Mark Baldwin has always been staunch in his support of new music; under his direction of Rambert, composers as diverse as Julian Anderson and Scanner have been commissioned to write scores. But Baldwins most recent choreographic project is ambitious in a whole new direction producing an epic two hours of dance to Haydns 1798 oratorio, The Creation.
The work was originally created for the pastoral setting of Garsington Opera, but it adapts magnificently to the Wells stage. Its divided, front to back, by Pablo Bronsteins grandly gothic, beautifully lit altar screen. Ranked behind the screen are the BBC Singers and Ramberts own orchestra (conducted by the excellent Paul Hoskins), while the three soloists, Sarah Tynan (soprano), James Gilchrist (tenor) and Neal Davies (bass), are framed between its arches. The front of the stage is then left clear for the 43 dancers, who are drawn from the company and Ramberts school.Outstandingly deft Luke Ahmet with Simone Damberg Wrtz. Photograph: Tristram Kenton for the Guardian
Massed forces like these are a rare treat on the contemporary dance stage, but at first Baldwins handling of them looks at odds with his score. Haydn sound-paints the story of Creation with vivid colour and atmosphere, yet Baldwin seems overly fearful of following his cues. The opening depiction of Chaos, for instance, is music of quiet, moving imminence, yet Baldwins response is to send his dancers off on reams of distractingly busy, complicated moves. Much of this dance material is gorgeous in itself, classically shaped steps that flicker with sharp propulsive rhythms and unexpected angles. The dancers, headed by the outstandingly deft, sharp Luke Ahmet perform at a technical peak, and, dressed in black or beige unitards decorated with ruffs and rosettes, they look like an engaging cross between carnival revellers and nimble choirboys.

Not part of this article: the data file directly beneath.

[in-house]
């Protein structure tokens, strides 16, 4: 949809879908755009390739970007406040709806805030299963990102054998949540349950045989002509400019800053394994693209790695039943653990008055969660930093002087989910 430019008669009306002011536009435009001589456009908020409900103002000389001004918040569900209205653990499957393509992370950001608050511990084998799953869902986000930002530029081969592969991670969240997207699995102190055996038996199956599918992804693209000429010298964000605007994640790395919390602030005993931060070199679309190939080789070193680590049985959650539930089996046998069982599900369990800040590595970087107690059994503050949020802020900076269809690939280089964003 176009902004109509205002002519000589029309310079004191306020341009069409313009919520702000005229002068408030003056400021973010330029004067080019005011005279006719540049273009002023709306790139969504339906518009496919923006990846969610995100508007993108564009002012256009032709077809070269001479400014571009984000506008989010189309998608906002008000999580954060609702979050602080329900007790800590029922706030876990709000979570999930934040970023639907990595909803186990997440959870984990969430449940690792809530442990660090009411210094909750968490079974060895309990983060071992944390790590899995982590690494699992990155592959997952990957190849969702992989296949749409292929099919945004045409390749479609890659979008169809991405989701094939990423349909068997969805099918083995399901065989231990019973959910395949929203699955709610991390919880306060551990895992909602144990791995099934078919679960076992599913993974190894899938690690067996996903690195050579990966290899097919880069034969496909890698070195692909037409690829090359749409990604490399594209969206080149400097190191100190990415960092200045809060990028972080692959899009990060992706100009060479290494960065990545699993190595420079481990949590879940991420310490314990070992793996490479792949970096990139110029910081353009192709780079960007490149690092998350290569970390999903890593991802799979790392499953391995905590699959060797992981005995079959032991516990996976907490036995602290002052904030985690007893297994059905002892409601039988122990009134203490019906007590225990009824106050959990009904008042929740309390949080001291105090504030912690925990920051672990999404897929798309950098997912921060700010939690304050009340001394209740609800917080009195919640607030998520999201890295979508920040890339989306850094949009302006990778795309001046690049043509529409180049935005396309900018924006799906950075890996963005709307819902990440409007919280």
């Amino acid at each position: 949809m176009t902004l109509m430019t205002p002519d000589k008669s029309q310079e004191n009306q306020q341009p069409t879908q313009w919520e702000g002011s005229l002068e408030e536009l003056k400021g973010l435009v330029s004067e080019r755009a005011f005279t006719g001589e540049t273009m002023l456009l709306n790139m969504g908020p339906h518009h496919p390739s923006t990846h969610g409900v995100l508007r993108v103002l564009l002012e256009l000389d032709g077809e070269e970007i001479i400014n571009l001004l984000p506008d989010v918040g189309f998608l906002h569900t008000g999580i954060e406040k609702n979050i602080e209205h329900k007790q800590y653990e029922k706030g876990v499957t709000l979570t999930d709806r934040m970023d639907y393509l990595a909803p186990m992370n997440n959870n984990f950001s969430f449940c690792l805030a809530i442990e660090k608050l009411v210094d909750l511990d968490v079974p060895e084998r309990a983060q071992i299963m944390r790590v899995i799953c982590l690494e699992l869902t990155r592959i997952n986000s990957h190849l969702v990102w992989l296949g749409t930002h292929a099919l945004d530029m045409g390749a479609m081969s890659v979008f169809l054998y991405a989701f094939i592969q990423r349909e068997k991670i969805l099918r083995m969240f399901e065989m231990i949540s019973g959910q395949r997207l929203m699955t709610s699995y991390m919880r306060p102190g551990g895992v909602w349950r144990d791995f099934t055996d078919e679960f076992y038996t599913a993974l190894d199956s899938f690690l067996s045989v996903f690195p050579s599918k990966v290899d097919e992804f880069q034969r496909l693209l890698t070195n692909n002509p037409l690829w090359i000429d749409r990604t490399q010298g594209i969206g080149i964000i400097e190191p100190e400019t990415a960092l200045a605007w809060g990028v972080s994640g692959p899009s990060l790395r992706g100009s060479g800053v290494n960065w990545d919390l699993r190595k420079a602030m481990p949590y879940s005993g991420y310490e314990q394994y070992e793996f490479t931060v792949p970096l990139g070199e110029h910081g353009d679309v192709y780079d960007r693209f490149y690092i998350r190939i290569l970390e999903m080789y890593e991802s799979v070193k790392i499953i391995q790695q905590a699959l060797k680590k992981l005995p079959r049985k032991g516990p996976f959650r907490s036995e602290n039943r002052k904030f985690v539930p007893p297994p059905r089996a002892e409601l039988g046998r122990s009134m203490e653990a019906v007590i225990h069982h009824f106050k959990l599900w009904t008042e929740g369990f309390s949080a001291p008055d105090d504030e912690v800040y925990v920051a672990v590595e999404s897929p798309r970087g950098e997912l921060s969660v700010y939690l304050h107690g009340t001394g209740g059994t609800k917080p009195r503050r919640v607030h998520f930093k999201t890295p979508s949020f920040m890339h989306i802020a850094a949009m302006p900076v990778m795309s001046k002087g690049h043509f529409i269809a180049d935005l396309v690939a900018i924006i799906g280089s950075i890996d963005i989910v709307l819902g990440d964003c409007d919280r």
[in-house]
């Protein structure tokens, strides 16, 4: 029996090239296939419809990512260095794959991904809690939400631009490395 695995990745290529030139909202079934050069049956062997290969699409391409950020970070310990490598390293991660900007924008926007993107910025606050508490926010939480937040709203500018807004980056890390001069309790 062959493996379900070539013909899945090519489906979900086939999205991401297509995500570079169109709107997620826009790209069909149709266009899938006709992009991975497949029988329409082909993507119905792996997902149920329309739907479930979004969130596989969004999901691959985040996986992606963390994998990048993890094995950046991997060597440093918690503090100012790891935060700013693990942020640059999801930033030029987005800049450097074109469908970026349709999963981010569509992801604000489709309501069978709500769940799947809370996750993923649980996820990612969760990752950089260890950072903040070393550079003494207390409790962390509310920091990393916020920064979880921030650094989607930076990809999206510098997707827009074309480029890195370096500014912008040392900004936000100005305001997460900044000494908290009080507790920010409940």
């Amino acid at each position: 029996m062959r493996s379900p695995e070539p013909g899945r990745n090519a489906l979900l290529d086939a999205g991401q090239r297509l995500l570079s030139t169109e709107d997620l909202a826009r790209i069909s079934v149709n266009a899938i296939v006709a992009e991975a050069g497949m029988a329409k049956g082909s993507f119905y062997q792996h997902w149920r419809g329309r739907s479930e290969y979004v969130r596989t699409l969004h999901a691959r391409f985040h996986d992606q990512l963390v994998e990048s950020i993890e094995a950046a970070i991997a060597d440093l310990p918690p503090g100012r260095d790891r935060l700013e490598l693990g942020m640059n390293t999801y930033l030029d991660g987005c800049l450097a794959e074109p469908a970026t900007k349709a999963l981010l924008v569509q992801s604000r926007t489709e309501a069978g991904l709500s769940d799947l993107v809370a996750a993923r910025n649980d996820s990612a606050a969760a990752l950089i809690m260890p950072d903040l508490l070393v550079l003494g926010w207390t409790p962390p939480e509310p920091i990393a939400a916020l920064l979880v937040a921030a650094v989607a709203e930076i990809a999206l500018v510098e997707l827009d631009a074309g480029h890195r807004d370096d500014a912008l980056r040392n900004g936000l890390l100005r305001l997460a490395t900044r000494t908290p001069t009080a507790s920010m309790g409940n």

However, Baldwin is so fastidiously anti-literal in his responses to his music and text that too often our eyes are quarrelling with our ears, and its difficult to engage with the piece as a whole.
About 20 minutes in, however, Baldwin seems to relax into the music and give his visual imagination freer play. Patterned ensembles flood the stage as God creates the sea; when fish, birds and beasts begin to populate the earth, Baldwin allows arrestingly specific images to morph from text into dance. His eagle soars aloft on grandly elegant ports de bras; his worm undulates winningly across the stage in its sinuous trance; and, as God populates the air with swarms of insects, a woman seems to float up to greet them, lifted drowsily high above her partners head.
With the arrival of Adam and Eve, Baldwin is clever at sidestepping the sexual politics of his Biblical source, choreographing a love duet of tender, mutual sensuality that is then expanded across six more couples (not all of them male-female). The combination of innocent rapture and worldly wit is pitch perfect, and it carries through to the final chorus where the energy on stage feels like a jubilant embrace of the sacred and profane.